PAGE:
November 14, 2014
“I think it’s important to recognize that a startup can come from many different places and disciplines,” says Chuck Olsen, co-founder and CEO of VidTiger. “There’s a sort of mono-culture around the whole process of tech startups, but Futurekave started as an art project.”
And an art project it has remained, set up in installations at the Minneapolis College of Art and Design as well as the Minneapolis Institute of Arts. However, Olsen and his team are also exploring a realm of technology that not many outside of Oculus VR have tapped: virtual reality.
Futurekave is an immersive installation that uses technologies developed at VidTiger, and it’s inspired by humanity’s solitary, digital experience staring at one screen. The installation is set up on connected screens and uses the Xbox Kinect to map user-movements.
What are these users doing exactly? They’re creating virtual planets using their body movements. The in-person experience becomes the product of real-world social interactions and physicality, prompting humans to connect physically and socially around great technology.
“The intersection of virtual reality and the real world presents a tremendous opportunity for creativity, social connection, and engagement,” says Olsen.
The earliest versions of Futurekave that were put on demo didn’t hit home for the audience though. Most of the time Olsen and his team were met with blank stares and frank criticisms of the concept.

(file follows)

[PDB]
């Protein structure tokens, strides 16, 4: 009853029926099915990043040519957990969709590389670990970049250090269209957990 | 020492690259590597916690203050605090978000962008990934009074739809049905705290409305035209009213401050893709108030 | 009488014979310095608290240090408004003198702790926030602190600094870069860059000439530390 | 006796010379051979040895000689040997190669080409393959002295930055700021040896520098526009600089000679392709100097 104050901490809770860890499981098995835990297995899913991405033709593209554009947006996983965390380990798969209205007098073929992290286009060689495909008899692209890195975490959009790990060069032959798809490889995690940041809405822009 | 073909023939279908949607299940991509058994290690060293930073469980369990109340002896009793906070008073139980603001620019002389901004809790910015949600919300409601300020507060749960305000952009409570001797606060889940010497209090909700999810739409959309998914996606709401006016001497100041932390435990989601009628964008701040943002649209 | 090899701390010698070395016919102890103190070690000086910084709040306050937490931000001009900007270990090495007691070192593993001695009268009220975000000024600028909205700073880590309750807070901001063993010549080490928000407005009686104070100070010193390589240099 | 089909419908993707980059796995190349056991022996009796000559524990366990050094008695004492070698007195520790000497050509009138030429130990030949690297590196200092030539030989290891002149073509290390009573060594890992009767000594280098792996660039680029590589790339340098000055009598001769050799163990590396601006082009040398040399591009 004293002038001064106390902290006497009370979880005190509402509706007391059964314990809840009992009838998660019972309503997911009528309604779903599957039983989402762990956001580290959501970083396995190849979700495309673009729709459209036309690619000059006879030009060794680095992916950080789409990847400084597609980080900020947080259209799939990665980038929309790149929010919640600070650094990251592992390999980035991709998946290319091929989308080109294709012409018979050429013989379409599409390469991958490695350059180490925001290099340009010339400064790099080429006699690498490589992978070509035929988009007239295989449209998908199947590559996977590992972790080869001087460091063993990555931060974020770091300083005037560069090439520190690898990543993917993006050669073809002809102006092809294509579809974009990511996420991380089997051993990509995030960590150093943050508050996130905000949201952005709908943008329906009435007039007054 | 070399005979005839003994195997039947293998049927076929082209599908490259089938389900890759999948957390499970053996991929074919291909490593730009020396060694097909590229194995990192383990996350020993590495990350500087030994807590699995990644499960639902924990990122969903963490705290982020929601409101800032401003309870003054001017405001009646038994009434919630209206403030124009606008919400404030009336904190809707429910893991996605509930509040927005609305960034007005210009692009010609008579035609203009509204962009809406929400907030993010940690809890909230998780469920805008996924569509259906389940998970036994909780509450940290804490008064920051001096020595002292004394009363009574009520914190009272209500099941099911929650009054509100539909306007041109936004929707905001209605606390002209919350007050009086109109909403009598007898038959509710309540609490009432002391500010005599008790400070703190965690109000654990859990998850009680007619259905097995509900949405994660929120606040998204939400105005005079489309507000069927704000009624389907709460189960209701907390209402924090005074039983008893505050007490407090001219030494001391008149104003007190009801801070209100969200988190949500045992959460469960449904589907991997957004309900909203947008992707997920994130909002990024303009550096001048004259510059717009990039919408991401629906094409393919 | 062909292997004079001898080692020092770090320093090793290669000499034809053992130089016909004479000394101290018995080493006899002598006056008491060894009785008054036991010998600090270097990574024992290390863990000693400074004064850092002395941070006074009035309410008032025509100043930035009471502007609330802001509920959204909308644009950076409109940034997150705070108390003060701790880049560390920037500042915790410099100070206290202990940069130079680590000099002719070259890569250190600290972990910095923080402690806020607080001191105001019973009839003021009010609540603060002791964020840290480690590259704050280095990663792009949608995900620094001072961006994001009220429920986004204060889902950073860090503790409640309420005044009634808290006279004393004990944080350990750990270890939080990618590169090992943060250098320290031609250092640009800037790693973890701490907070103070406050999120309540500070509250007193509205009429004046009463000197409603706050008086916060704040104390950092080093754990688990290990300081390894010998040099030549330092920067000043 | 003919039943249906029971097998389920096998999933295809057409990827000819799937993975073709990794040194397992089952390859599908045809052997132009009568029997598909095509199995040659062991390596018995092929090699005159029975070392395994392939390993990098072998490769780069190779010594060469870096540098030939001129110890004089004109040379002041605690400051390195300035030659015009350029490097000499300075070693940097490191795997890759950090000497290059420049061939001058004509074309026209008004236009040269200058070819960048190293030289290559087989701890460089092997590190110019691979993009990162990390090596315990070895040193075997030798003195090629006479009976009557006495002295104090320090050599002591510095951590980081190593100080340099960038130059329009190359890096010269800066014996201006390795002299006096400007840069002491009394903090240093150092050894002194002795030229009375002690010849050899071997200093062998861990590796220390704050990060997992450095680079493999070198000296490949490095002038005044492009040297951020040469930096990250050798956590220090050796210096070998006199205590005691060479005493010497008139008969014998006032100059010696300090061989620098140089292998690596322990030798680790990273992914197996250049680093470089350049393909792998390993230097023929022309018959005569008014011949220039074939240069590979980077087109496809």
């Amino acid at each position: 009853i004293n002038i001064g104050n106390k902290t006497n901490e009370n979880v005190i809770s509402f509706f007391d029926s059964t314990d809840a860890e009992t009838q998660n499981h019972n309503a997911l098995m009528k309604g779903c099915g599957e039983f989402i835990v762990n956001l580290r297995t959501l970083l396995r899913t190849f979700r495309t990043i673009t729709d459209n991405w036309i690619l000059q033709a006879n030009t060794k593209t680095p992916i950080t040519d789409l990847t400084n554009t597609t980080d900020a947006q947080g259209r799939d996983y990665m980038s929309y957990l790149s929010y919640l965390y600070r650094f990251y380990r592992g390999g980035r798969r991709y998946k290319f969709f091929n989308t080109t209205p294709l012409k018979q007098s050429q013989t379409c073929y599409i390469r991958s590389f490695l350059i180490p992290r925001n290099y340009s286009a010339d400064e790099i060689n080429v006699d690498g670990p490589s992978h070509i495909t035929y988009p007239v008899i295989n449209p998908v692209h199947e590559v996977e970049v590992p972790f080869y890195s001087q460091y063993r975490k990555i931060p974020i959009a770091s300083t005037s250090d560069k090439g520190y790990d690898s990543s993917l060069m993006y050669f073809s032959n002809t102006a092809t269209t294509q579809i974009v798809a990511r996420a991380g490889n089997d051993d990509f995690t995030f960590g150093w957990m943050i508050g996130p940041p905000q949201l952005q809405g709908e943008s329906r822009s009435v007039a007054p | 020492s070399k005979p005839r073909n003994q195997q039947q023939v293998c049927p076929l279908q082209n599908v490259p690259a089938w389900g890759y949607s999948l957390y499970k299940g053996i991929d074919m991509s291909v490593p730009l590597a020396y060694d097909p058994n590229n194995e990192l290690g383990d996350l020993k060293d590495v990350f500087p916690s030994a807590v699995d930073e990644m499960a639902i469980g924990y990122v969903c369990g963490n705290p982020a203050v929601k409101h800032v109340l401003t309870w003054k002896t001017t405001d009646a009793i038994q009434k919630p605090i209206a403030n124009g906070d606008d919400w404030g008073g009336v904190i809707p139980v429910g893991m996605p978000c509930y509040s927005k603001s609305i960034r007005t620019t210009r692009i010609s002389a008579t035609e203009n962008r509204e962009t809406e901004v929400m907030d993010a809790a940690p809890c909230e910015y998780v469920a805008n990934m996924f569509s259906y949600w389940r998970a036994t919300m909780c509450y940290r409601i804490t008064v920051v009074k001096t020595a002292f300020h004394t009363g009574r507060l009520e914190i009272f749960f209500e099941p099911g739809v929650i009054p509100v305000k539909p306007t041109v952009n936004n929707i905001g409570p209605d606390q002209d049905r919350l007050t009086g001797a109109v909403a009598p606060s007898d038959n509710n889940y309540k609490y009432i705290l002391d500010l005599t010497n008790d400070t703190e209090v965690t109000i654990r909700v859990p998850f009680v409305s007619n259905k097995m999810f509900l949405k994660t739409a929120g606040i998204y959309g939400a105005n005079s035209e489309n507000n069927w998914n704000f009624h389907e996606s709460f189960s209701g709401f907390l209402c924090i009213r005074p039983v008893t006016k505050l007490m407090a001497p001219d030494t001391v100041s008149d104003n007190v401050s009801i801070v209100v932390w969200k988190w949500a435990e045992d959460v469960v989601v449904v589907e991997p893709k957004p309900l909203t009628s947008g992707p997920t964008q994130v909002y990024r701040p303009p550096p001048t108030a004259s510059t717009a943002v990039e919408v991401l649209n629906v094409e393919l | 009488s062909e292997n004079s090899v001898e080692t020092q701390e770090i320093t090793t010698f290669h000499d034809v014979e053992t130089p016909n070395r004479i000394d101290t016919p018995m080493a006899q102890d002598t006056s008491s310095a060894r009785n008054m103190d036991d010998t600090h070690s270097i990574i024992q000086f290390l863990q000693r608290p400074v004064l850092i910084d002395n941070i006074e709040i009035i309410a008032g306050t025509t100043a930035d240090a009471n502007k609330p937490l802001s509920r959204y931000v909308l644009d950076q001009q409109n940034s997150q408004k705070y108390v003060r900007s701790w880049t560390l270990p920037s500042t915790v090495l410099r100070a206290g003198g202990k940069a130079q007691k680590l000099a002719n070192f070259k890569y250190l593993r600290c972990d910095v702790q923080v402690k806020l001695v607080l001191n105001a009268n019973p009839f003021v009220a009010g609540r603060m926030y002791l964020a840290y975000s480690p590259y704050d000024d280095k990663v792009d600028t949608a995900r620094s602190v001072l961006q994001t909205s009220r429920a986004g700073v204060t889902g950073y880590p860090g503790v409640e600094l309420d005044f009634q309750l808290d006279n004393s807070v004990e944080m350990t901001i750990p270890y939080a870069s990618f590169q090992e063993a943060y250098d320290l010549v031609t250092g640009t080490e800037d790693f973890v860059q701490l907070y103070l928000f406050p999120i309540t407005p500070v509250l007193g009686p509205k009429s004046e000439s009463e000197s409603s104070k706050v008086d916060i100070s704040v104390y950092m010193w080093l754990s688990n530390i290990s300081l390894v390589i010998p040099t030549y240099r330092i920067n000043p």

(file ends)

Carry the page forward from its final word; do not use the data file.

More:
However, that moment was not without lesson for the Futurekave crew; they realized that iterating and showing early prototypes for feedback is incredibly valuable. And once they had a chance to lick their wounds from the showing, they created a more dynamic experience.
“We also learned the whole team shouldn’t go out to dinner at the same time during an event, because lightning will strike and Futurekave will bring error messages instead of pure joy,” says Olsen.
The initial roadblocks have been overcome though, and Minneapolis has been a friendly city for the budding company to lay down roots. The startup scene is small, but growing; there’s a lot of supportive media, co-working communities, and events.
“Minneapolis has had some big successes in the Internet of Things., but a lot of the investor culture is focused on B2B instead of B2C, owing perhaps to our industrial/agricultural past and the nature of Fortune 500 companies here,” says Olsen.
Regardless, the Futurekave team is staying motivated by imagining where the technology could take, not only their company, but the world as they keep building toward the future.
“Our biggest and craziest vision is to connect people around the world with Futurekave, blending virtual reality and physical reality in a way that ignites the human spirit,” says Olsen. “What does that look like? Experiment after experiment, building connections and people and ideas until we get to inspiring shared experiences with artists, technologists, strategists, and storytellers actively collaborating.”
And if there’s ever a bad day, a happy home and well-stocked beer fridge usually turn frowns upside down.
“Futurekave is fun, weird, creative and unexpected,” says Olsen. “We call it virtual reality for a better reality.”
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